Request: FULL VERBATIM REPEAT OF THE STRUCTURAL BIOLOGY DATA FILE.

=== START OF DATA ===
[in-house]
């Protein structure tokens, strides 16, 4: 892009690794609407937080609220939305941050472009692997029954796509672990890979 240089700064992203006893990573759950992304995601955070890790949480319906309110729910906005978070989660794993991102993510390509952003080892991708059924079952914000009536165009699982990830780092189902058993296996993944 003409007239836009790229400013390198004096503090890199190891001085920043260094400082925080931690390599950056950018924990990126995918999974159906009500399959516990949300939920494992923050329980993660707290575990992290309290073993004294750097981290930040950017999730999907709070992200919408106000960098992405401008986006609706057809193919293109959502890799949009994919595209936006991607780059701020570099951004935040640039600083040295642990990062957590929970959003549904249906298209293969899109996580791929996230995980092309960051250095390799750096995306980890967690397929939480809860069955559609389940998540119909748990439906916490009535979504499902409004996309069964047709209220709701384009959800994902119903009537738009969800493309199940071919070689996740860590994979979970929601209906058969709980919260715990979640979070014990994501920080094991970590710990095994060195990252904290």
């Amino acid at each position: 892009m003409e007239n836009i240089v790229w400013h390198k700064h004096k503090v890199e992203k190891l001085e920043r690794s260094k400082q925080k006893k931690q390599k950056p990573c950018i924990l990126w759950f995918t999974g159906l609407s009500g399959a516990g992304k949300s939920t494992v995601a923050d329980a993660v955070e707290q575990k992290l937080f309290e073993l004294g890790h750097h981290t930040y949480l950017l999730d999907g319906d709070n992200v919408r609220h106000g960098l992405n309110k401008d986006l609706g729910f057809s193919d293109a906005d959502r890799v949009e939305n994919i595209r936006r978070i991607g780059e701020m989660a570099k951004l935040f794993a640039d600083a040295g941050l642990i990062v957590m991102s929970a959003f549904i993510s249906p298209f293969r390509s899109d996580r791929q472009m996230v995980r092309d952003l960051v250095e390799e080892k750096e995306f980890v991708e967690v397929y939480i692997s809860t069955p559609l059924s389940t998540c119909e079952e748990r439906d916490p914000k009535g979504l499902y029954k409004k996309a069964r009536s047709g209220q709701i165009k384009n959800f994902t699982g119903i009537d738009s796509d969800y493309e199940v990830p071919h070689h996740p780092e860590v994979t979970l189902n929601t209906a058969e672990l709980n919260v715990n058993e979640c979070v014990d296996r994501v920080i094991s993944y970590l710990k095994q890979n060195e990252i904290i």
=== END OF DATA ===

[in-house]
């Protein structure tokens, strides 16, 4: 892009690794609407937080609220939305941050472009692997029954796509672990890979 240089700064992203006893990573759950992304995601955070890790949480319906309110729910906005978070989660794993991102993510390509952003080892991708059924079952914000009536165009699982990830780092189902058993296996993944 003409007239836009790229400013390198004096503090890199190891001085920043260094400082925080931690390599950056950018924990990126995918999974159906009500399959516990949300939920494992923050329980993660707290575990992290309290073993004294750097981290930040950017999730999907709070992200919408106000960098992405401008986006609706057809193919293109959502890799949009994919595209936006991607780059701020570099951004935040640039600083040295642990990062957590929970959003549904249906298209293969899109996580791929996230995980092309960051250095390799750096995306980890967690397929939480809860069955559609389940998540119909748990439906916490009535979504499902409004996309069964047709209220709701384009959800994902119903009537738009969800493309199940071919070689996740860590994979979970929601209906058969709980919260715990979640979070014990994501920080094991970590710990095994060195990252904290």
């Amino acid at each position: 892009m003409e007239n836009i240089v790229w400013h390198k700064h004096k503090v890199e992203k190891l001085e920043r690794s260094k400082q925080k006893k931690q390599k950056p990573c950018i924990l990126w759950f995918t999974g159906l609407s009500g399959a516990g992304k949300s939920t494992v995601a923050d329980a993660v955070e707290q575990k992290l937080f309290e073993l004294g890790h750097h981290t930040y949480l950017l999730d999907g319906d709070n992200v919408r609220h106000g960098l992405n309110k401008d986006l609706g729910f057809s193919d293109a906005d959502r890799v949009e939305n994919i595209r936006r978070i991607g780059e701020m989660a570099k951004l935040f794993a640039d600083a040295g941050l642990i990062v957590m991102s929970a959003f549904i993510s249906p298209f293969r390509s899109d996580r791929q472009m996230v995980r092309d952003l960051v250095e390799e080892k750096e995306f980890v991708e967690v397929y939480i692997s809860t069955p559609l059924s389940t998540c119909e079952e748990r439906d916490p914000k009535g979504l499902y029954k409004k996309a069964r009536s047709g209220q709701i165009k384009n959800f994902t699982g119903i009537d738009s796509d969800y493309e199940v990830p071919h070689h996740p780092e860590v994979t979970l189902n929601t209906a058969e672990l709980n919260v715990n058993e979640c979070v014990d296996r994501v920080i094991s993944y970590l710990k095994q890979n060195e990252i904290i």